Usually, doctors can identify aphasia by talking with the person and asking a few questions. However, they need to make sure that the apparent problems with language are not caused by problems with hearing or vision or by muscle or nerve problems that affect speaking or writing, including dysarthria. Dysarthria is a speech problem, which affects the nerves and muscles that control the ability to speak—the ability to physically pronounce sounds and words. Aphasia is a language disorder, indicating a brain problem, and affects comprehension, thought, and word finding.

Doctors evaluate how fluently people speak, whether starting to speak is difficult, and whether people have difficulty finding words, naming objects, or repeating phrases. Doctors also check how well people understand what is said to them—for example, whether they can understand and carry out a command. People are asked to write and to read aloud.

Testing a Person With Aphasia

What Type of Aphasia

What the Person Has Trouble Doing

What the Doctor Might Ask

How a Person With Aphasia Might Answer*

Broca aphasia

Answers to questions are given hesitantly but are sensible.

“What is this a picture of?” (dog barking)

"D—d—d—dg, eh, no...d-d... damn...p-p-pet, yeah, yeah, pet, pet, pet...b—b—...makes noise.”

Wernicke aphasia

Answers to questions are given fluently but are nonsensical.

“How are you today?”

“When? Easy for my river runs black boxes wizzel abata on when boobles come.”

Conduction aphasia

Words, phrases, and sentences spoken or written by others cannot be repeated, and people often use the wrong words, although they can speak fluently.

Repeat the following: “No ifs, ands, or buts about it.”

“No nifs nand nor but...”


Naming things is difficult.

“What is this?” (pointing to a jacket lapel, watch band, or pen)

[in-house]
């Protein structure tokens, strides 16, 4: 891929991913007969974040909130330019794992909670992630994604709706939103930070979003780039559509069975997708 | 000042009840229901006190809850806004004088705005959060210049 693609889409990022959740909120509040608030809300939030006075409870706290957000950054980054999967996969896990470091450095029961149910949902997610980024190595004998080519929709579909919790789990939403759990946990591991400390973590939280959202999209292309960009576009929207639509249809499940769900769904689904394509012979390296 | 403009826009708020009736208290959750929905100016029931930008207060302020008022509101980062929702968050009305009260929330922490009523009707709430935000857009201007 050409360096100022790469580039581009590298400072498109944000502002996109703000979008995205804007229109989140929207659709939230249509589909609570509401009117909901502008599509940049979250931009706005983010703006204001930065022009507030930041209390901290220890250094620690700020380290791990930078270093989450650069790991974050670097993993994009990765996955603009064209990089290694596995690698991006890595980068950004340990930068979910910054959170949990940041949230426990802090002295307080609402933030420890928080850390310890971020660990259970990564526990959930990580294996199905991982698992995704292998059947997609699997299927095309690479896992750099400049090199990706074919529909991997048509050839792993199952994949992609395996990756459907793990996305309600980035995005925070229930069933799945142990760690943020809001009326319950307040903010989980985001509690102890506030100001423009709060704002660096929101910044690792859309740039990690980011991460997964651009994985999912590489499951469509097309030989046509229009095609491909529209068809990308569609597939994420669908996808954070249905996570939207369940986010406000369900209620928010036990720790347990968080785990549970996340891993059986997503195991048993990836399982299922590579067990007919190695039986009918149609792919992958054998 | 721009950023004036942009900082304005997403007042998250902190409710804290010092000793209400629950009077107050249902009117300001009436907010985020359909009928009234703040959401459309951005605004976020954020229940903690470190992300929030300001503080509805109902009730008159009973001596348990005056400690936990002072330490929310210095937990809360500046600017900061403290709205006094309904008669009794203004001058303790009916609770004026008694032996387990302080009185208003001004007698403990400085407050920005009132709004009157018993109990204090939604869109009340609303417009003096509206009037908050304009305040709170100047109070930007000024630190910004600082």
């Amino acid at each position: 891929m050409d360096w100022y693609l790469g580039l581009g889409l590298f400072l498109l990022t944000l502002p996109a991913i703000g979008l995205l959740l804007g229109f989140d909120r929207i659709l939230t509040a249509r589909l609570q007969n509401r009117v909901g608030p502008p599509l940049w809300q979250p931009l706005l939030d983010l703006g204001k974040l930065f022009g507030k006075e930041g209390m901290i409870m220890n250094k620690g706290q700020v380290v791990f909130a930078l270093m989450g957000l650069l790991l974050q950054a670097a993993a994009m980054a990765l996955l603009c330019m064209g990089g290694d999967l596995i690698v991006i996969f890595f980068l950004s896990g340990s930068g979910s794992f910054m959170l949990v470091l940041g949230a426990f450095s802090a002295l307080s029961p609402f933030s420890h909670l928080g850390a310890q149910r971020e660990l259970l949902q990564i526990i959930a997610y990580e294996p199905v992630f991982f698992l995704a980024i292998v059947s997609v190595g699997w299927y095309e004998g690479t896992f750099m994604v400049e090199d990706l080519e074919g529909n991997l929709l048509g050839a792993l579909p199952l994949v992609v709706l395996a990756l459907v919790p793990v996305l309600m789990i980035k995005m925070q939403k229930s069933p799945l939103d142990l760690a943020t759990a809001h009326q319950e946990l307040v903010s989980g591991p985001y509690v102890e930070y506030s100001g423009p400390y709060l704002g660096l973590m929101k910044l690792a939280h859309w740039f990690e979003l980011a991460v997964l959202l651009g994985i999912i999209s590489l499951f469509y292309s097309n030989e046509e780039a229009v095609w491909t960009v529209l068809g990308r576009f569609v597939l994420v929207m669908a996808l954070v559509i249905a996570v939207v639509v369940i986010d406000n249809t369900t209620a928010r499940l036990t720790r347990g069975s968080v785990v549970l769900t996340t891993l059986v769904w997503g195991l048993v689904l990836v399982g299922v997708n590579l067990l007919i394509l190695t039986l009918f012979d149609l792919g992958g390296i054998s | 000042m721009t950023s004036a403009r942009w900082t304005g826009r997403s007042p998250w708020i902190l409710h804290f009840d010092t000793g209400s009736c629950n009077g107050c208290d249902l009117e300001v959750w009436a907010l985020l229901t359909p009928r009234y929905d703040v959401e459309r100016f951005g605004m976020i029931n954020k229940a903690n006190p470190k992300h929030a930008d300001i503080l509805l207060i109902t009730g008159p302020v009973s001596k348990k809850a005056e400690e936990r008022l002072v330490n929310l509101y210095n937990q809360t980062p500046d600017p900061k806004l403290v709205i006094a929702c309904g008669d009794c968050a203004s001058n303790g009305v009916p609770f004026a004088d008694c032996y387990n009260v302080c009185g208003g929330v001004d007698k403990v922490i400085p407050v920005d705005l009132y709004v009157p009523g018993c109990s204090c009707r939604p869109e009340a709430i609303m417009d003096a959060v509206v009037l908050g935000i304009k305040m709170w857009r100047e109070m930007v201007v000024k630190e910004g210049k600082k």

“What you wear, thing for time, you write with it."

*Doctors can usually identify the type of aphasia based on how the person answers a few questions. The answers listed are typical for people who have a specific type of aphasia.

Standardized tests of mental function may be given by a neuropsychologist or speech and language therapist. They can help doctors identify aphasia that causes only subtle symptoms. These tests also help doctors plan treatment and determine how likely recovery is.

Imaging tests, such as computed tomography (CT) or magnetic resonance imaging (MRI), are done to find out what type of brain damage caused the aphasia. Other tests may be done depending on the suspected cause.


Treating certain causes can be very effective. For example, if a tumor causes swelling in the brain, corticosteroids can reduce the swelling and improve language function.

Speech therapists can help people who develop aphasia after brain damage due to disorders that do not cause progressive damage (see Aphasia). Therapy is usually started as soon as people are able to participate, but it is helpful even when started much later. Usually, most recovery of language skills occurs during the first 3 months, but it can continue for more than 6 months.

If people with aphasia do not recover basic language skills, they may be able to communicate using a book or a communication device, such as a board with pictures or symbols of often-used words or daily activities or a computer-based device with a keyboard and message display.

Family members and other people who care for a person with aphasia can become frustrated. Remembering that aphasia is a physical disorder and that a person has little control over it can help.